Piccadilly (1929) – Film Review
Director: E A Dupont
Cast: Anna May Wong, Gilda Gray, Jameson Thomas
By Sarah Morgan
I’m often surprised by silent movies. I usually assume I’m going to find them a little too creaky, but certainly in the case of those made under the auspices of German Expression, I end up being blown away.
I must admit my knowledge of the silent era in Britain is woefully lacking, aside from the movies made by a young Alfred Hitchcock, so I couldn’t pass up the opportunity to see Piccadilly, a key entry in the genre made just as sound was becoming more widespread.
Indeed, it was originally made as a silent, but was re-released with a five-minute prologue featuring dialogue – this new Blu-ray release features both versions.
“Jealousy and tragedy”
The story begins in Piccadilly Circus, a successful nightclub and restaurant in central London owned by Valentine Wilmot. One night, a disgruntled diner complains about a dirty plate, and Wilmot decides to investigate. He eventually finds himself somewhere he rarely visits – the scullery, where dishwasher Shosho is distracting her co-workers by dancing.
Shosho is also, it seems, responsible for the offending plate and is fired. However, when his most popular performer walks out on him, Wilmot brings Shosho back as a dancer. The pair are soon drawn to each other, leading to jealousy and tragedy.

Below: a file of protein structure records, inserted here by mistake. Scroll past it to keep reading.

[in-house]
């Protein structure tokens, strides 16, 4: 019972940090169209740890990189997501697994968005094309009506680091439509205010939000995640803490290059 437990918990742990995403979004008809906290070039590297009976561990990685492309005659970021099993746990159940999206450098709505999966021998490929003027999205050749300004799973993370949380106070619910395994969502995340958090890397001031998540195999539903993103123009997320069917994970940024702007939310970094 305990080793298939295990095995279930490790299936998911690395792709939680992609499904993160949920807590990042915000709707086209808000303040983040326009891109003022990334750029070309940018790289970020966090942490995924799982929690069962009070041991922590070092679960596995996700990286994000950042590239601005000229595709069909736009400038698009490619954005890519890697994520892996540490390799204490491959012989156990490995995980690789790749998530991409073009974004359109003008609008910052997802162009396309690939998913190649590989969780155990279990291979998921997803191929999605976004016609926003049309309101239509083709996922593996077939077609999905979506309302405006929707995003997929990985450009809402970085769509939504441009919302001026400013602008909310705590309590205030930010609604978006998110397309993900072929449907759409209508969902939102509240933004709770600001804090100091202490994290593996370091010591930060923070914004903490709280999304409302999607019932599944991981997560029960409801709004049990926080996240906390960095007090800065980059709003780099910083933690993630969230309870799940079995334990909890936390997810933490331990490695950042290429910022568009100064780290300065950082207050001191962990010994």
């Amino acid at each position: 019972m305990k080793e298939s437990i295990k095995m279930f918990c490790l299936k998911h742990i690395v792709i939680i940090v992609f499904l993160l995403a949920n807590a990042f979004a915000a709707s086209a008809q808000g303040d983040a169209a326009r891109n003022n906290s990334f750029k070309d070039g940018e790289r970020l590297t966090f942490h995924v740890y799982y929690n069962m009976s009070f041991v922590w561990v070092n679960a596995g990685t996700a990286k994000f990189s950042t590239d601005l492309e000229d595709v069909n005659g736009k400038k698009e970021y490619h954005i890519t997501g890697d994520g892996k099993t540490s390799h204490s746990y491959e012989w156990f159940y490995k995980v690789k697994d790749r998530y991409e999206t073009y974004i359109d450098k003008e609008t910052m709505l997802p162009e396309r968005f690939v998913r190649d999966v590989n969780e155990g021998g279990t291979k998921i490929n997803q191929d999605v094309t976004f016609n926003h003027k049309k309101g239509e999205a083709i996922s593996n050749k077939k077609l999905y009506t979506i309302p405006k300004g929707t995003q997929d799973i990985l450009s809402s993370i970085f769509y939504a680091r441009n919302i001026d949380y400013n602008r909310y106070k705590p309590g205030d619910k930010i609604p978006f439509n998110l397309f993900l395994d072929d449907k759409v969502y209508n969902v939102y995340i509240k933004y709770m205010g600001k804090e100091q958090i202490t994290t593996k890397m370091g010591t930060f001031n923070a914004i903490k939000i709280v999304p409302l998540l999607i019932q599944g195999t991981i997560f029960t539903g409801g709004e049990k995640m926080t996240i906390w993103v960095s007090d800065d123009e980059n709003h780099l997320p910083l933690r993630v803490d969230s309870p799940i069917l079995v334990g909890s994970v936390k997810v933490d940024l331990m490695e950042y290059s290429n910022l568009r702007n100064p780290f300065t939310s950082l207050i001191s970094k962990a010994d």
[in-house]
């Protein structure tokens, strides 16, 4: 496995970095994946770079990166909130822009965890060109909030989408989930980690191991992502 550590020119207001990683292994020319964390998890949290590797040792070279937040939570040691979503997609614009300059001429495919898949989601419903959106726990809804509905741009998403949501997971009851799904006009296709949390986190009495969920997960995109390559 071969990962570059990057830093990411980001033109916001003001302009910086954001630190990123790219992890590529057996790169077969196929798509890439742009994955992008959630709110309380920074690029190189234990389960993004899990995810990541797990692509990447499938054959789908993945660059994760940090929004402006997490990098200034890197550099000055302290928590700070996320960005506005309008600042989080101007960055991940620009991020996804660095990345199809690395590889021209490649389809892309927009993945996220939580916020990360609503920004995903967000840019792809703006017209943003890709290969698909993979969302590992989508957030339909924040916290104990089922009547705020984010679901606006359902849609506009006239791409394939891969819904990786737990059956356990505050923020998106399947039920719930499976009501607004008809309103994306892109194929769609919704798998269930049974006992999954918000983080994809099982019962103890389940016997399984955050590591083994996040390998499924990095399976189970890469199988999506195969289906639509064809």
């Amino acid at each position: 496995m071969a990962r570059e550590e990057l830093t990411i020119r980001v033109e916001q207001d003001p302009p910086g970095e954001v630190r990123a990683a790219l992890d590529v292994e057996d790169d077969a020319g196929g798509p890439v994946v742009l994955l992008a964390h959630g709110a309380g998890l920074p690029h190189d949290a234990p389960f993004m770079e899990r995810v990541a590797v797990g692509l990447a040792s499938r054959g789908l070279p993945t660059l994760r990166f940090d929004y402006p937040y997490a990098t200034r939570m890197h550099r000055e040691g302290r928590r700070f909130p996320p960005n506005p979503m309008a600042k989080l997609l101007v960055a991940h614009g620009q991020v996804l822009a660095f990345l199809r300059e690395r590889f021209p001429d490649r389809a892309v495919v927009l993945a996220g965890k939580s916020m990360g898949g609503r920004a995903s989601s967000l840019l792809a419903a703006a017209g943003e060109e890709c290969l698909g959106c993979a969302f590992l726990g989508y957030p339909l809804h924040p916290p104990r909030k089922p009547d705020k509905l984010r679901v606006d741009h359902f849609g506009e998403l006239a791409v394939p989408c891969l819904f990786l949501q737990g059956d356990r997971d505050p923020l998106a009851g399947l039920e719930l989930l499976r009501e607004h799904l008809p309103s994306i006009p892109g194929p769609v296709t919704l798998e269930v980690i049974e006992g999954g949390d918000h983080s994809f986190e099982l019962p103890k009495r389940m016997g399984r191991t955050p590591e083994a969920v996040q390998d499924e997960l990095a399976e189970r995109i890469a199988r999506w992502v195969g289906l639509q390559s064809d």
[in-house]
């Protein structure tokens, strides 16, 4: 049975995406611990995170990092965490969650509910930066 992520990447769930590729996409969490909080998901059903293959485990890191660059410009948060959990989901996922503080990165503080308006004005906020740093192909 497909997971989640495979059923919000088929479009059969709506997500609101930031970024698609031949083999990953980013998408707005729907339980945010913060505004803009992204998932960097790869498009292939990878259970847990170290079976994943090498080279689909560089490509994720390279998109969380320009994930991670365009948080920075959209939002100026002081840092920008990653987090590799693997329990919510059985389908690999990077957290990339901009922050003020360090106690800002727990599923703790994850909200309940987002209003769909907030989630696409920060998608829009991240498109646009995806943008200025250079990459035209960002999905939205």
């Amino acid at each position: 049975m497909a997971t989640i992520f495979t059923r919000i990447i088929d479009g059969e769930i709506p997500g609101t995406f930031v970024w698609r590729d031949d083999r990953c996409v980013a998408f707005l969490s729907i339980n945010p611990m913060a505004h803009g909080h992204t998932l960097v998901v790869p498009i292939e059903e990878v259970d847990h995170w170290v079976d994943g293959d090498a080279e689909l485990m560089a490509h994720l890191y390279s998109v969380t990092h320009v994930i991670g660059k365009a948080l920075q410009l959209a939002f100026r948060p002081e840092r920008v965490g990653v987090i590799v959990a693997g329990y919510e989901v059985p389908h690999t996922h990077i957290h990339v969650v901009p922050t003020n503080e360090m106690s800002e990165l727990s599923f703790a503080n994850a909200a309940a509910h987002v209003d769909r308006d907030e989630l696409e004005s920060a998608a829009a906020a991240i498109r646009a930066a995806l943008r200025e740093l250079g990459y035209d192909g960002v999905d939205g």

The long-forgotten Jameson Thomas plays Wilmot, but it’s Anna May Wong as Shosho who grabs the most attention. She is credited as being the first Chinese-American superstar, and the camera clearly loves her. A then largely unknown Charles Laughton also pops up as the diner, looking not unlike Mr Creosote, the glutton depicted by Terry Jones in Monty Python’s The Meaning of Life.
“A lot to admire”
Although a British film, Piccadilly’s success is partly down to its non-British links. It was directed by noted German film-maker E A Dupont, was shot by his countryman Werner Brandes and featured Polish-American star Gilda Gray as Shosho’s rival for Wilmot’s affections. And then, of course, there’s Wong herself in one of several films she made on this side of the Atlantic.
Perhaps being foreigners in a foreign land allowed Dupont and Brandes to take a step back and really observe London life at the time; they certainly capture it well. The nightclub scenes are impressive, but even better are those in a seedy Limehouse bar, where everyone is welcome and the atmosphere is claustrophobic and sweaty.
Although not in the same class as the German movies of the same era, there is nevertheless a lot to admire about Piccadilly, particularly if you’re a fan of Sax Rohmer’s novels – after all, these were the same streets his villainous Fu Manchu roamed at around the same time.
• Presented in High Definition, featuring Neil Brand’s jazz-influenced score
• Prologue to Piccadilly (1929, 5 mins): sound prologue screened in US cinemas
• Return to Piccadilly (2021, 17 mins): a newly recorded video essay on the film by the BFI’s silent film expert Bryony Dixon
• Talk of the Town (2021, 53 mins): a new, in-depth video biography of Anna May Wong by author and film critic Jasper Sharp
• Scoring Piccadilly (2004, 20 mins): composer Neil Brand reflects on his approach to creating music for the film
• Cosmopolitan London (1924, 10 mins): the cultural melting pot that was London in the 1920s is captured on camera in this fascinating period piece, with a score by John Sweeney
Piccadilly is released on Bluray by the BFI, £14.99